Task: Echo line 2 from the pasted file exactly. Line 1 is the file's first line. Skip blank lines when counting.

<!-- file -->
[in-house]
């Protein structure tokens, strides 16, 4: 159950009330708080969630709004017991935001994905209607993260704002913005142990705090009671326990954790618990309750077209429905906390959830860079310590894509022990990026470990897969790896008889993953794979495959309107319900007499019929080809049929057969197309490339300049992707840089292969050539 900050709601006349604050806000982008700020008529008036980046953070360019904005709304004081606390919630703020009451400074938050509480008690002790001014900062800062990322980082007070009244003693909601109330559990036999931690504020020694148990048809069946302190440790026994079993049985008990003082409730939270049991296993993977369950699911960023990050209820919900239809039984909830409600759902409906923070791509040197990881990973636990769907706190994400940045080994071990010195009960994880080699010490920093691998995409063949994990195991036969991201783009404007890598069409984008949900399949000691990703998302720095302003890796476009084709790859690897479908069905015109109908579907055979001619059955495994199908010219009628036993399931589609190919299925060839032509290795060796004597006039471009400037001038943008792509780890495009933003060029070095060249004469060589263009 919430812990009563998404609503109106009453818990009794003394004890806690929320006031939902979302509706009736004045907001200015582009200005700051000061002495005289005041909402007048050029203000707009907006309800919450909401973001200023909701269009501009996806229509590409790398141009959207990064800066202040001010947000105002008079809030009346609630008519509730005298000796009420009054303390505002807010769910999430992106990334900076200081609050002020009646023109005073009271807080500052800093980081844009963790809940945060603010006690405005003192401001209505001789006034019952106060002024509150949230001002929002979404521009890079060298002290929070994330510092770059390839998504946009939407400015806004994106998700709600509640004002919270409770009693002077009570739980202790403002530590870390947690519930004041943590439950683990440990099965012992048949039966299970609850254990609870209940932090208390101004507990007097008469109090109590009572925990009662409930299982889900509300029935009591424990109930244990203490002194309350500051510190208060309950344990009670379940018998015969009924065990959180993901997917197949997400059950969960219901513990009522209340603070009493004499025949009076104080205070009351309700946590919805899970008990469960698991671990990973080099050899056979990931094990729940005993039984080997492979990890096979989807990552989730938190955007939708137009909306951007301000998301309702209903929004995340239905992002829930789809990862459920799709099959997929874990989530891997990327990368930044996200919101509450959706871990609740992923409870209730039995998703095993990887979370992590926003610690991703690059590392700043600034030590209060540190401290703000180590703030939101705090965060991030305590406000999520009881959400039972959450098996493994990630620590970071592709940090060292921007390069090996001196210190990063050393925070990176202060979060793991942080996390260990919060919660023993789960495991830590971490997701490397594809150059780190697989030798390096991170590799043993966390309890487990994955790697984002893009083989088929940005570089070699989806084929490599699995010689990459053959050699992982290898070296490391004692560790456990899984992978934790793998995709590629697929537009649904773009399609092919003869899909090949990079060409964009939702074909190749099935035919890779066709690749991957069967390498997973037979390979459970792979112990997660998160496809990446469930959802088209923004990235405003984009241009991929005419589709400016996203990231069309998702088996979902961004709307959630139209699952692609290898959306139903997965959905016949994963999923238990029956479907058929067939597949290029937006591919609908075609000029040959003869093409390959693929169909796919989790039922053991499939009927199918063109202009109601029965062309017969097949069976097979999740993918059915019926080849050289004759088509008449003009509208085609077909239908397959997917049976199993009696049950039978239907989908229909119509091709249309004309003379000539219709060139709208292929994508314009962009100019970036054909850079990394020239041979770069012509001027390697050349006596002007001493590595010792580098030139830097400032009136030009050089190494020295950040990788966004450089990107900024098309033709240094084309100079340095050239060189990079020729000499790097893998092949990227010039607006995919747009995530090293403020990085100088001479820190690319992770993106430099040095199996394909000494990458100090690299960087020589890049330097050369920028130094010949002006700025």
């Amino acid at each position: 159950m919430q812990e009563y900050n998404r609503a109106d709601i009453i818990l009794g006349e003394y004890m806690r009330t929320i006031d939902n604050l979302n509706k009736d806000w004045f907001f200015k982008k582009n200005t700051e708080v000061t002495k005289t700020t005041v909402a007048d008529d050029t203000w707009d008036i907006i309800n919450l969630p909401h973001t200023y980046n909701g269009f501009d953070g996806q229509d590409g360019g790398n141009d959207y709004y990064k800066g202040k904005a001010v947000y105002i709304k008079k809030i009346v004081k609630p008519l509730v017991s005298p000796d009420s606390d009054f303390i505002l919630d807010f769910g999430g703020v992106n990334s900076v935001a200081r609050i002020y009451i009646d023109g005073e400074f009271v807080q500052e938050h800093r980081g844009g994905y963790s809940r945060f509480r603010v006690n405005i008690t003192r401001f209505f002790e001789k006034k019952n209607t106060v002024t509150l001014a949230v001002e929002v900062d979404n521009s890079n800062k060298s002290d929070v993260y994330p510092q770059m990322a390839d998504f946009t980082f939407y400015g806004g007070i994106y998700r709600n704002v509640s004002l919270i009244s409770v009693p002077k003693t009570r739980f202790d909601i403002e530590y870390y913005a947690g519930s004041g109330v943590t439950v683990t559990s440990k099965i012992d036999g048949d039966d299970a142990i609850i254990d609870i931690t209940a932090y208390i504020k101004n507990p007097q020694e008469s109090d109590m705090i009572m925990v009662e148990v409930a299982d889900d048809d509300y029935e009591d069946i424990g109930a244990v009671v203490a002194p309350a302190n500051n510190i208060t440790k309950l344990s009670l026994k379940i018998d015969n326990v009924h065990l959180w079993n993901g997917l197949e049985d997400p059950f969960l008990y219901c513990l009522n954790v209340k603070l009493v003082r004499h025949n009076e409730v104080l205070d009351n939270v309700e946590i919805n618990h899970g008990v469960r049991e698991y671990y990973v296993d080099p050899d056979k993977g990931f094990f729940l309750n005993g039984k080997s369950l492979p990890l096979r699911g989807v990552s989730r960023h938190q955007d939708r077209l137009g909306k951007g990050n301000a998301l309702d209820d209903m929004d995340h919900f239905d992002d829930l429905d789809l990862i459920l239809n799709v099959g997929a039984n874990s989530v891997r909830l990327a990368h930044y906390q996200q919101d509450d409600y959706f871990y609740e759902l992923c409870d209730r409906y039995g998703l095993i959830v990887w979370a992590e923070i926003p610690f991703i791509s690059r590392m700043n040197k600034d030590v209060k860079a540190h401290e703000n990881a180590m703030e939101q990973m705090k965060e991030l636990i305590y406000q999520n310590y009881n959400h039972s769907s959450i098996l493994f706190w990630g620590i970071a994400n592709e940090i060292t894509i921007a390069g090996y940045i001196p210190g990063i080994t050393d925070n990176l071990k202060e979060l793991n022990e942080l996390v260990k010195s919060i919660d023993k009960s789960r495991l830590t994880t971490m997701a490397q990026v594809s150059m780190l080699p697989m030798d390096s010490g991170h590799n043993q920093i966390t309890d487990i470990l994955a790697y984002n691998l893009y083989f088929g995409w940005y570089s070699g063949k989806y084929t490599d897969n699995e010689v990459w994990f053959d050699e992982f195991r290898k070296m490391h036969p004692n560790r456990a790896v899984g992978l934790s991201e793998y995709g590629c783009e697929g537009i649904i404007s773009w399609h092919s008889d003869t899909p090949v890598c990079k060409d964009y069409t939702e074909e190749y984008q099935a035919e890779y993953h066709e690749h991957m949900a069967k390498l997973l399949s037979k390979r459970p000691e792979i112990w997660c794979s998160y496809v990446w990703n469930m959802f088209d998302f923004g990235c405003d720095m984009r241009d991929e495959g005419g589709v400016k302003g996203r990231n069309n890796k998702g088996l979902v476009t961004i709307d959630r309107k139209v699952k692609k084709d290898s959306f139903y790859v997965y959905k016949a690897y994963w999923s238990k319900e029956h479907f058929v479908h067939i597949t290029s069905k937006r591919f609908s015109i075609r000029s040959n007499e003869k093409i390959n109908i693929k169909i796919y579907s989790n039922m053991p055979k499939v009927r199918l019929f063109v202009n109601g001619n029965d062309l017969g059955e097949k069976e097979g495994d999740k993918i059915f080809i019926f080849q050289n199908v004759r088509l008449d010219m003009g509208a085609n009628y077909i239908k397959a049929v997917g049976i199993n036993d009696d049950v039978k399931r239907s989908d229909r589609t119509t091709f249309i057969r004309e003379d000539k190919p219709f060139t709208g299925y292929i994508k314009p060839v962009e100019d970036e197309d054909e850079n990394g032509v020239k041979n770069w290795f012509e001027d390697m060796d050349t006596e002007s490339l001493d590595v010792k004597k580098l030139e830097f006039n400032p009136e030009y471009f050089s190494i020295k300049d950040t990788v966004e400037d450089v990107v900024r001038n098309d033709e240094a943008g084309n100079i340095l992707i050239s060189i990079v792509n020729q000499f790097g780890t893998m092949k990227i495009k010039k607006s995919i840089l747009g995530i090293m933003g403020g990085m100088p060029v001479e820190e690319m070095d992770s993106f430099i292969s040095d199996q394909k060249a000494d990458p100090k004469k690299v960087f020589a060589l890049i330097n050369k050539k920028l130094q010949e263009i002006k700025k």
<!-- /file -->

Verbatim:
């Protein structure tokens, strides 16, 4: 159950009330708080969630709004017991935001994905209607993260704002913005142990705090009671326990954790618990309750077209429905906390959830860079310590894509022990990026470990897969790896008889993953794979495959309107319900007499019929080809049929057969197309490339300049992707840089292969050539 900050709601006349604050806000982008700020008529008036980046953070360019904005709304004081606390919630703020009451400074938050509480008690002790001014900062800062990322980082007070009244003693909601109330559990036999931690504020020694148990048809069946302190440790026994079993049985008990003082409730939270049991296993993977369950699911960023990050209820919900239809039984909830409600759902409906923070791509040197990881990973636990769907706190994400940045080994071990010195009960994880080699010490920093691998995409063949994990195991036969991201783009404007890598069409984008949900399949000691990703998302720095302003890796476009084709790859690897479908069905015109109908579907055979001619059955495994199908010219009628036993399931589609190919299925060839032509290795060796004597006039471009400037001038943008792509780890495009933003060029070095060249004469060589263009 919430812990009563998404609503109106009453818990009794003394004890806690929320006031939902979302509706009736004045907001200015582009200005700051000061002495005289005041909402007048050029203000707009907006309800919450909401973001200023909701269009501009996806229509590409790398141009959207990064800066202040001010947000105002008079809030009346609630008519509730005298000796009420009054303390505002807010769910999430992106990334900076200081609050002020009646023109005073009271807080500052800093980081844009963790809940945060603010006690405005003192401001209505001789006034019952106060002024509150949230001002929002979404521009890079060298002290929070994330510092770059390839998504946009939407400015806004994106998700709600509640004002919270409770009693002077009570739980202790403002530590870390947690519930004041943590439950683990440990099965012992048949039966299970609850254990609870209940932090208390101004507990007097008469109090109590009572925990009662409930299982889900509300029935009591424990109930244990203490002194309350500051510190208060309950344990009670379940018998015969009924065990959180993901997917197949997400059950969960219901513990009522209340603070009493004499025949009076104080205070009351309700946590919805899970008990469960698991671990990973080099050899056979990931094990729940005993039984080997492979990890096979989807990552989730938190955007939708137009909306951007301000998301309702209903929004995340239905992002829930789809990862459920799709099959997929874990989530891997990327990368930044996200919101509450959706871990609740992923409870209730039995998703095993990887979370992590926003610690991703690059590392700043600034030590209060540190401290703000180590703030939101705090965060991030305590406000999520009881959400039972959450098996493994990630620590970071592709940090060292921007390069090996001196210190990063050393925070990176202060979060793991942080996390260990919060919660023993789960495991830590971490997701490397594809150059780190697989030798390096991170590799043993966390309890487990994955790697984002893009083989088929940005570089070699989806084929490599699995010689990459053959050699992982290898070296490391004692560790456990899984992978934790793998995709590629697929537009649904773009399609092919003869899909090949990079060409964009939702074909190749099935035919890779066709690749991957069967390498997973037979390979459970792979112990997660998160496809990446469930959802088209923004990235405003984009241009991929005419589709400016996203990231069309998702088996979902961004709307959630139209699952692609290898959306139903997965959905016949994963999923238990029956479907058929067939597949290029937006591919609908075609000029040959003869093409390959693929169909796919989790039922053991499939009927199918063109202009109601029965062309017969097949069976097979999740993918059915019926080849050289004759088509008449003009509208085609077909239908397959997917049976199993009696049950039978239907989908229909119509091709249309004309003379000539219709060139709208292929994508314009962009100019970036054909850079990394020239041979770069012509001027390697050349006596002007001493590595010792580098030139830097400032009136030009050089190494020295950040990788966004450089990107900024098309033709240094084309100079340095050239060189990079020729000499790097893998092949990227010039607006995919747009995530090293403020990085100088001479820190690319992770993106430099040095199996394909000494990458100090690299960087020589890049330097050369920028130094010949002006700025």